There are about as many methods for avoiding someone at a party as there are reasons for doing so. If you don’t like the person and you know they don’t like you, simply maintain as great a distance as possible and size them up every 30 minutes from across the room. If you like them but you’re not sure they like you or even remember who you are, try clumsily to catch their eye, join their circle of companions, and stare at their shoes, or employ the French exit at long last. If they like you but you don’t like them, make the requisite chitchat and then develop a bladder infection and get lost on the way to the bathroom. But what if you find someone only slightly irritating? And what if they happen to be deeply embedded in your network of professional and/or personal relationships, as inextricable from your routine as coffee in the morning? What then? My friends (well, some of you), this is where you employ the Big Good-bye.
I learned of this technique while watching the season-ten premiere of HBO’s Curb Your Enthusiasm earlier this week, and I’ve been dying to take it for a spin ever since. In the episode, Larry David is at a friend’s party and informs his friend Richard Lewis that he will be using the Big Good-bye on Everybody Loves Raymond executive producer Phil Rosenthal, whose inane chatter about his ongoing TV projects Larry finds intolerable. Our curmudgeonly teacher goes on to explain his method: “You avoid a person all night and then at the end, when you’re about to leave, you give them a Big Good-bye. Then they feel good, they’re very happy that you spent this time with them at the end of the night — then you slip out.” In this instance, the ploy doesn’t work but only because Phil already knows about the Big Good-bye, likely having been on the receiving end of such faux magnanimity for some time. But in the real world, I suspect more people already use this method than are consciously aware of its existence.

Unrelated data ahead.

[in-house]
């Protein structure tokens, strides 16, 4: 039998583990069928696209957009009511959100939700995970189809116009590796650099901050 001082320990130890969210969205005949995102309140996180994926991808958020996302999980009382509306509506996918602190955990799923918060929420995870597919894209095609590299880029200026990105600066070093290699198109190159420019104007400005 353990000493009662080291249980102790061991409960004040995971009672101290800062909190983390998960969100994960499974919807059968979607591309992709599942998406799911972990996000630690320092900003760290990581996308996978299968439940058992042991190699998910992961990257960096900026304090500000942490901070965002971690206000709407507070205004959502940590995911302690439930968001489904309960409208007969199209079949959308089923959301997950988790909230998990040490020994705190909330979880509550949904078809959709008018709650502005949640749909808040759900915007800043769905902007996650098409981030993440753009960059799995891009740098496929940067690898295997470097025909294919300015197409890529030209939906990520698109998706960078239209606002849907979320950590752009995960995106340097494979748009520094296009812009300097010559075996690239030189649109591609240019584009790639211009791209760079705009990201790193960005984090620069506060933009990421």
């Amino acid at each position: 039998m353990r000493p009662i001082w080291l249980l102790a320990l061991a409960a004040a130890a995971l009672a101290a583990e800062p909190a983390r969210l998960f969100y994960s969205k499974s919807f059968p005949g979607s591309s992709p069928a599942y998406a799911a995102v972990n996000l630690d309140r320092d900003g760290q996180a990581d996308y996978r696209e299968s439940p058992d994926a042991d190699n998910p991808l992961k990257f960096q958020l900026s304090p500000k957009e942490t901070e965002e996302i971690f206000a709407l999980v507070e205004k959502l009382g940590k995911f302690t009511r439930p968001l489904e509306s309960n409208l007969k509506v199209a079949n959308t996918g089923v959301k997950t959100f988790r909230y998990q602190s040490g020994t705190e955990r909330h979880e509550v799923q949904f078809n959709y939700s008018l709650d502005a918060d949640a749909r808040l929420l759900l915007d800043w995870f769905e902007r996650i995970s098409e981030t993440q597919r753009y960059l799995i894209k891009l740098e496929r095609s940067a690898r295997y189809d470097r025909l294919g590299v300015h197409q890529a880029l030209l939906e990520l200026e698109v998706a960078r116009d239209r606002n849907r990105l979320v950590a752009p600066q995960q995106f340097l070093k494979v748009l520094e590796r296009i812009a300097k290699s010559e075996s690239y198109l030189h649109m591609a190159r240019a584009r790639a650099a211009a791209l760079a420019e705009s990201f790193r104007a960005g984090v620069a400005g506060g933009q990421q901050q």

Watching the episode, I was struck by my familiarity with the Big Good-bye strategy without having ever really identified it for what it is. While people may have used it on me, I’m also not liable to notice. (I’m not a mind reader.) I am, however, often eager to leave a party, and I know well the taut bit of drama that occurs when you glimpse out of the corner of your eye a person you’d like to avoid but not piss off or even dismay. My poor, defenseless brain, longing only to be put to bed, panics and instantly forgets that I saw them, or else I bargain to myself that I’ll catch them later. Surely. And then as I’m leaving, my brain relaxes and registers them again just long enough so I can hear about that thing they’ve been working on and say “Great!” Yes, a more gracious person might gleefully greet that acquaintance without immediately leaving. I myself am sometimes this person, but for the times when I am not, the Big Good-bye has served me well.
We are not always the person we wish we were — but neither is the person we run into at the party necessarily the person we wish them to be. Just because a fellow guest has all the charm and ability to pour beer into a glass as the Dos Equis guy doesn’t mean I want to carry on a full-blown conversation with them. Maybe it’s shameful, but who cares. I’ll take my Big Good-byes where I can get them.